We are interested in speaking to individuals who invested with Jo Ellen Fisher irrespective of whether the investments were handled through Raymond James or Peoples Bancorp. Please contact us at 303-300-5022.
Investmentnews.com – FINRA’s has barred an independent financial adviser with Raymond James Financial Services Inc. who allegedly stole nearly $1 million in client funds last year, according to a settlement offer posted on FINRA’s website.
The FINRA release stated that in less than six months last year, from July to December 2013, Jo Ellen Fisher stole $924,750 from the trust of a 95-year-old customer by transferring — without authorization — securities and funds into a brokerage account under the name of Ms. Fisher’s daughter.
Ms. Fisher liquidated securities and used the funds for lavish personal expenses, including three cars, a 2-carat diamond solitaire ring, a pearl necklace, two Rolexes, a mortgage and home repairs, Finra said.
Ms. Fisher was operating in Gallipolis, Ohio, as an employee of Peoples Bancorp, a bank with around 56 branches in Ohio, West Virginia and Kentucky.
Content for this article was found on investmentnews.com and was published on Oct. 6, 2014.
We are interested in speaking to investors of Donna Tucker. The SEC has charged her with fraud and theft in the accounts of several of her elderly UBS clients, including a blind couple, as part of a Ponzi scheme she allegedly ran over a five-year period. Donna Tucker allegedly misappropriated more than $730,000 from her UBS clients from January 2008 until April 2013 to lead a lavish lifestyle while misleading clients about the status of their funds, the SEC said. “[Ms.] Tucker engaged in unauthorized trading and other financial transactions, made misrepresentations to such customers about their investment accounts, and forged brokerage banking and other documents,” the SEC’s complaint said.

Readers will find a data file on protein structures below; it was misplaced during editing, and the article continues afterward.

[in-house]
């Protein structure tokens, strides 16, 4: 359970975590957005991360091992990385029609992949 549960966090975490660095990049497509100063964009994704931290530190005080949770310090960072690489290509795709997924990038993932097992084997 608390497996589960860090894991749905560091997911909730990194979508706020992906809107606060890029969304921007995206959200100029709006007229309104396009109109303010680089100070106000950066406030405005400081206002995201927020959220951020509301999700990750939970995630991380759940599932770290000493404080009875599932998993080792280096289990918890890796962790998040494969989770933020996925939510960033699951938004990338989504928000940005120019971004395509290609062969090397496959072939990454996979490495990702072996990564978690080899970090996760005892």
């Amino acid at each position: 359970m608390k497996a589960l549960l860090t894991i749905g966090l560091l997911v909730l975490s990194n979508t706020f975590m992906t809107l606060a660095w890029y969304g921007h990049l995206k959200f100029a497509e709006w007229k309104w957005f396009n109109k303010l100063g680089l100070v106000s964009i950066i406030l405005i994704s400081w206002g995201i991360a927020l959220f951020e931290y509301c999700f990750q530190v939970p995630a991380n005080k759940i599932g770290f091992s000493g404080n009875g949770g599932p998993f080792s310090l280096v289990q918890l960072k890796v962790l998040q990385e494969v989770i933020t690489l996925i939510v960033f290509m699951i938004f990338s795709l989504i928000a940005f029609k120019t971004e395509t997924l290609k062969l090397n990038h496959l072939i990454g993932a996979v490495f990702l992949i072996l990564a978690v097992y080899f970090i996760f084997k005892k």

In the case of one blind couple, Ms. Tucker allegedly concealed the theft of nearly $350,000 by convincing them to conduct their banking online and receive electronic statements, according to the SEC. “[Ms.] Tucker knew that they could neither access nor receive their statements,” the SEC said.
We are currently investigating variable annuity losses of investors at SWS Financial. Finra on September 29, 2014 charged SWS with approving numerous variable annuity applications with no principal review for suitability. This is a significant lapse in supervision. Variable annuities are known to pay some of the highest commissions of all investment products and these commissions give brokers increased incentive to sell variable annuities to those who such investment products would not be unsuitable. Review of variable annuity sales is necessary to protect the public. If your were sold a variable annuity from SWS, please contact us at 303-300-5022.